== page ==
The memorial wall at the Harm Reduction Action Center is overflowing.
Hundreds of photos of Denverites lost to overdose create a patchwork of loss that winds around windows and above doorways. Executive Director Lisa Raville works every day under the gaze of these sons, daughters, siblings, parents and friends, people of all ages and backgrounds whose tragic deaths were entirely preventable.
While overdoses have been a problem for decades, the influx of fentanyl and other life-threatening compounds has caused overdose deaths to skyrocket in recent years.
In November of 2018, Denver City Council voted 12-1 to pass an ordinance that would create the City’s first Overdose Prevention Center (OPC), a medically supervised facility that allows the consumption of pre-obtained drugs under hygienic and low risk conditions.
But more than four years and 1,400 overdose deaths later, there is still not an OPC in the Mile High City.
“The time for this is yesterday,” stressed Raville. “Overdose Prevention Centers keep people alive. How can we help people if they’re no longer with us?” The Harm Reduction Action Center, a fixed site that provides syringe access, education and services, is set to serve as Denver’s first OPC pilot, a natural extension of the services it currently provides.
For a Denver OPC to open its doors, there needs to be a change to state law; that has been the hold up over the past few years. A new bill was just introduced by Representative Elisabeth Epps, which would enable Colorado cities to determine for themselves whether or not to allow OPCs to operate in their individual communities. The proposed bill will not ask for state funds nor any changes to current Colorado drug laws. Despite its simplicity and the abundance of evidence that shows that OPCs save lives, the bill is expected to be controversial.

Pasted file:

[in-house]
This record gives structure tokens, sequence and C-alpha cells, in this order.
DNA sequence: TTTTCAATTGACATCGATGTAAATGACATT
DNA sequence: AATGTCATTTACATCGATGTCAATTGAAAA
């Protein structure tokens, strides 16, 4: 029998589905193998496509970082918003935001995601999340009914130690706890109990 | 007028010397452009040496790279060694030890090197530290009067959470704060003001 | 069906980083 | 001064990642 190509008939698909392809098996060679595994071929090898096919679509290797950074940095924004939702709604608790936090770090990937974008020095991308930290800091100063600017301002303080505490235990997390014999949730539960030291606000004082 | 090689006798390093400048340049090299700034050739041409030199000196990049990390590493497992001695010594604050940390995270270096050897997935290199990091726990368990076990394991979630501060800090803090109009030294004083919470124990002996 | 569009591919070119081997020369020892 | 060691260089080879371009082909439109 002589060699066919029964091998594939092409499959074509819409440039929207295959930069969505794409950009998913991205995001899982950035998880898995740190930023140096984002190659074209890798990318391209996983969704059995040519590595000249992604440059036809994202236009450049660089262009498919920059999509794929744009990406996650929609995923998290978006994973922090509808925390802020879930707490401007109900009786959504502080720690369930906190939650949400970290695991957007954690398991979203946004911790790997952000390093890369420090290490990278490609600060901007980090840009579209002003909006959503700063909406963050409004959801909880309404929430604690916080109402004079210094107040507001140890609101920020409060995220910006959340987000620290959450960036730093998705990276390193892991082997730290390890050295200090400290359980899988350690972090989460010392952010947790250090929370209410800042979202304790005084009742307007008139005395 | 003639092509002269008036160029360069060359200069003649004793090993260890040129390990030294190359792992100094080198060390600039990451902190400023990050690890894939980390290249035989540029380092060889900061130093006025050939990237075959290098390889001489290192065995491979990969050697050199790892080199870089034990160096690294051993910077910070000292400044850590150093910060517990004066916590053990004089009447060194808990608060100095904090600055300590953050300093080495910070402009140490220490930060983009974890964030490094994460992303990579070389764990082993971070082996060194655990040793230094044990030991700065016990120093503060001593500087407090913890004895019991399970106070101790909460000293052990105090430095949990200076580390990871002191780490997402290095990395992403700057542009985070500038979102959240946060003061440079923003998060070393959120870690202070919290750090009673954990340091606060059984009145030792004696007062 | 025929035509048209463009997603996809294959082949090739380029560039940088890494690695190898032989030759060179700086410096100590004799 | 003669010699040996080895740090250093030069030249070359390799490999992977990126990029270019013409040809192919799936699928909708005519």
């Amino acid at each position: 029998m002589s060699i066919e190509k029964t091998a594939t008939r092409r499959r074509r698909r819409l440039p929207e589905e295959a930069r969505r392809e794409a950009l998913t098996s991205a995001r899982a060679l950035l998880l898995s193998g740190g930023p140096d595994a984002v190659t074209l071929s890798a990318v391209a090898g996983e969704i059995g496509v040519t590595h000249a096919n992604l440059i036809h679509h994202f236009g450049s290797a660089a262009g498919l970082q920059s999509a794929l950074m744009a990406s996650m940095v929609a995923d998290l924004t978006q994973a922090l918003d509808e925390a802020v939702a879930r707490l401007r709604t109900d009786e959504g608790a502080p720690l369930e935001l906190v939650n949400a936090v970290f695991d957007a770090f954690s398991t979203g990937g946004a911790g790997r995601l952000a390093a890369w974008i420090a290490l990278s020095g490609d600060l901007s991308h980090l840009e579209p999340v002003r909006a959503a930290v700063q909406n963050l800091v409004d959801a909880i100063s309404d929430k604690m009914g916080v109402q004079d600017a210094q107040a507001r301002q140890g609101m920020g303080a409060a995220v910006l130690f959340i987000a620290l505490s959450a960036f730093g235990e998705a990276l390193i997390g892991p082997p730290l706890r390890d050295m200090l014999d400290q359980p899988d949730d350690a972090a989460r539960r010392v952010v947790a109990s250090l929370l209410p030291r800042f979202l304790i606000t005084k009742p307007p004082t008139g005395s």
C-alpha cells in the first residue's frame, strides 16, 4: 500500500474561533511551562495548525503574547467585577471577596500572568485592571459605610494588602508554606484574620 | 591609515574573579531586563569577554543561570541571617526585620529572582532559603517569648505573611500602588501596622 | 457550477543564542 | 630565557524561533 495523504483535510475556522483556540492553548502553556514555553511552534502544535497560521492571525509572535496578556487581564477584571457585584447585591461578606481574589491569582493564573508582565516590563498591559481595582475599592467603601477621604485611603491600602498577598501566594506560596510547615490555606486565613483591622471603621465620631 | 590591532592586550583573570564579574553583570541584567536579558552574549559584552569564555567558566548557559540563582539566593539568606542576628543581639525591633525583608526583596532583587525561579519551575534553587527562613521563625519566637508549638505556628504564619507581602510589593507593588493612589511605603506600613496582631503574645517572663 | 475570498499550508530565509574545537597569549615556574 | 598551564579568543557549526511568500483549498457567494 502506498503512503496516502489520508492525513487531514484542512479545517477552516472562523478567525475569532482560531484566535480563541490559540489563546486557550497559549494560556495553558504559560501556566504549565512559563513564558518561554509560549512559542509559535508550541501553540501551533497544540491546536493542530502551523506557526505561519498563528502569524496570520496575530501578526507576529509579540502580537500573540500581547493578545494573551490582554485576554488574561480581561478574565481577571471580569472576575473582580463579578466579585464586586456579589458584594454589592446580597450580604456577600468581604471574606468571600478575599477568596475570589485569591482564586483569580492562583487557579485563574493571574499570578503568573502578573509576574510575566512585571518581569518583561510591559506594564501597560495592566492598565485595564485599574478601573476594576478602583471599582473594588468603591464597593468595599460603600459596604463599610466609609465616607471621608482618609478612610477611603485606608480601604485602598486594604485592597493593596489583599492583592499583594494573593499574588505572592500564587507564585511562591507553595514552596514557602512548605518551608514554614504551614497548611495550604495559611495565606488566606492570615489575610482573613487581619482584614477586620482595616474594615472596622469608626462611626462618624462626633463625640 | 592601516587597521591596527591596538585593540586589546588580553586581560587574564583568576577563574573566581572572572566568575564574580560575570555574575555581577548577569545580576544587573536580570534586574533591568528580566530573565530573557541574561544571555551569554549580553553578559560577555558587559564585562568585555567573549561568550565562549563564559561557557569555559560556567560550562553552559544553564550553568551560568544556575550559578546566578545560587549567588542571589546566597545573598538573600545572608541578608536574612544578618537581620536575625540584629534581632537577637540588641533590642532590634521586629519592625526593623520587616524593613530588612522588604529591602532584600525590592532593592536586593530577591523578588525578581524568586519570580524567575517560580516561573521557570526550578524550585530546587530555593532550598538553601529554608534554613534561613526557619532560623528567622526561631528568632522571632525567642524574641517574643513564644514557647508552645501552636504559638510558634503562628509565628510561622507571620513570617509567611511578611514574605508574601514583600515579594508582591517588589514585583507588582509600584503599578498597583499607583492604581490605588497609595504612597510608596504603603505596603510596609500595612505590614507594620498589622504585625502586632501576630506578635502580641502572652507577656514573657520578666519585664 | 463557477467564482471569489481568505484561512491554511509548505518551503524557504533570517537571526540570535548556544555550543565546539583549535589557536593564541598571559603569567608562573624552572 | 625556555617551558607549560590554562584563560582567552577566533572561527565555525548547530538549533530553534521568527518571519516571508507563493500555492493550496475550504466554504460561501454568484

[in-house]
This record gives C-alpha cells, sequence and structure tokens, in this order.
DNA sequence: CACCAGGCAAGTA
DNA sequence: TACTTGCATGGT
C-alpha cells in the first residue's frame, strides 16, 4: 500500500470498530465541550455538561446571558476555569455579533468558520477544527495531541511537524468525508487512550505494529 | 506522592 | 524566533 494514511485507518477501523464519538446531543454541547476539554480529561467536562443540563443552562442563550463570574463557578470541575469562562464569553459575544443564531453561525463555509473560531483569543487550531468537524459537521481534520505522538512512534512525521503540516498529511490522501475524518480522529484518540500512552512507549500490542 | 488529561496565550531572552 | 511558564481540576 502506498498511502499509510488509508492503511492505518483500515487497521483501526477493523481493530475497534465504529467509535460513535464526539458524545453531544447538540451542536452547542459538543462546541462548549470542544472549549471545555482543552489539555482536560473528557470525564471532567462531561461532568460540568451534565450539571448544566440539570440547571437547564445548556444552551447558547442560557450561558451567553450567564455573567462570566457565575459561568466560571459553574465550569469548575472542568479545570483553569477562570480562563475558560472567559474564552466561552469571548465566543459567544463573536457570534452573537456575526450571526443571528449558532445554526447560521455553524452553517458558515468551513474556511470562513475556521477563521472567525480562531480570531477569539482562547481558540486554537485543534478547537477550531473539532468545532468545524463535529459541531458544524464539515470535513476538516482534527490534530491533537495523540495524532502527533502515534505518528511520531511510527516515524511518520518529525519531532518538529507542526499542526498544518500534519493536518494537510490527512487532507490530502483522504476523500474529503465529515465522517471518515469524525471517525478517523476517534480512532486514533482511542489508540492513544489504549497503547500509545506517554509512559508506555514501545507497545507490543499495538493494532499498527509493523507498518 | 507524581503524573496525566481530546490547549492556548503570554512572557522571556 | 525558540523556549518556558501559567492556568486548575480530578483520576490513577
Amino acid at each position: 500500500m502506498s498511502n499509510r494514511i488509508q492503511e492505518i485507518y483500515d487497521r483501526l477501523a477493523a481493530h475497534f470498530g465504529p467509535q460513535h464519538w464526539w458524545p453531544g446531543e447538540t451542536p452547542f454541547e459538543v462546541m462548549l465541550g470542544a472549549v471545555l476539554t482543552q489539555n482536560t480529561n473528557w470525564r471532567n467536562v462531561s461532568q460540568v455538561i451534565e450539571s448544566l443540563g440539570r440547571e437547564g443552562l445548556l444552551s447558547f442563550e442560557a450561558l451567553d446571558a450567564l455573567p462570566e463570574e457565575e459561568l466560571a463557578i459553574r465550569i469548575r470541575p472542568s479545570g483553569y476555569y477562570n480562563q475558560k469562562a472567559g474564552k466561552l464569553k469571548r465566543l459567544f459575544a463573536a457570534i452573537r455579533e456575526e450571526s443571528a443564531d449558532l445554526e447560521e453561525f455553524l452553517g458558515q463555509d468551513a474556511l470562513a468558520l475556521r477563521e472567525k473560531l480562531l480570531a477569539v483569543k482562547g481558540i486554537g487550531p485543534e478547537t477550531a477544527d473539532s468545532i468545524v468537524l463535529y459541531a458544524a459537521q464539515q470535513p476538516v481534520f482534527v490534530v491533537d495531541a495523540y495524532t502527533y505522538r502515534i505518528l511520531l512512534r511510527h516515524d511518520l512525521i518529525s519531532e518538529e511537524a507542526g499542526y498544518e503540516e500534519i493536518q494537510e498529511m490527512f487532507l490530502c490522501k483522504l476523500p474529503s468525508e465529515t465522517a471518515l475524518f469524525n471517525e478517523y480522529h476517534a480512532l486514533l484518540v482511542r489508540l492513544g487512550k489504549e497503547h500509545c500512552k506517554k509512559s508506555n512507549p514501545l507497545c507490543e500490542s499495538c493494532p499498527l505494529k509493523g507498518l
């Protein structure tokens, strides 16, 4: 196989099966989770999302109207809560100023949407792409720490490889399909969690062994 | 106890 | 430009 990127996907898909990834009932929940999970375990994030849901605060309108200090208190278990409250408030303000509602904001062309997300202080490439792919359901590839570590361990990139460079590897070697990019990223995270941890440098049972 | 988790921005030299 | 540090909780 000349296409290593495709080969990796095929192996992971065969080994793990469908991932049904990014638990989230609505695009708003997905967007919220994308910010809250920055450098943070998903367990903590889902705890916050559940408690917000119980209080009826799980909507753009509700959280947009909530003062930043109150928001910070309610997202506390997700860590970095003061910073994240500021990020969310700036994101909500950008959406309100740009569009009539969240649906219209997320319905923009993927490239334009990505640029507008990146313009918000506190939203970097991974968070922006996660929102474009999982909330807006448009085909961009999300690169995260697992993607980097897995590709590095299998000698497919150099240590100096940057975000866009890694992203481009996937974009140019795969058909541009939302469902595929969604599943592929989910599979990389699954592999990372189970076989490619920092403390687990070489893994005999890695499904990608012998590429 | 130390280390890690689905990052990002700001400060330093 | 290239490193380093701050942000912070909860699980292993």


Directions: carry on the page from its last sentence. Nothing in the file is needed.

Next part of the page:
WellPower is among dozens of organizations and businesses in support of a Denver OPC pilot. Why? Because they are proven to:
- Reduce Overdose Deaths. Trained staff at OPCs monitor drug use and can respond quickly to any overdoses that occur, significantly reducing mortality rates from overdose. OPCs offer testing of the unpredictable street drug supply to detect deadly adulterants like fentanyl.
- Improve Access to Treatment. People who inject drugs are more able to build relationships with care providers at OPCs, resulting in increased entry into detox and other services.
- Decrease Transmission of Disease. Hepatitis and HIV infection rates are reduced in areas surrounding OPC programs, in some areas by up to 86%.
- Not Increase Crime. OPCs do not increase drug use or crime. In some areas, drug-related crime has actually decreased following the opening of an OPC.
- Save Money. The costs associated with treating disease, overdoses and other downstream impacts of addiction are significantly higher than the cost of OPCs. Utilization of emergency services is also decreased by OPCs, representing significant cost savings to taxpayers.
- Reduce Public Impact of Drug Use.People in communities surrounding OPCs report witnessing fewer instances of injecting drug use and reduced presence of used needles in public places.
- Reduce Harm to Police Officers & Other First Responders. Police officers have a 33% chance of sustaining a needle stick injury over their careers. Fewer used needles in public places and in the possession of people who inject drugs decreases the risk of needle sticks by first responders.
If you would like to learn more about the Harm Reduction Action Center, visit https://www.harmreductionactioncenter.org/. Please help spread the word about how OPCs can save lives and watch for updates on the Overdose Prevention Center bill in upcoming editions of our Report to the Community.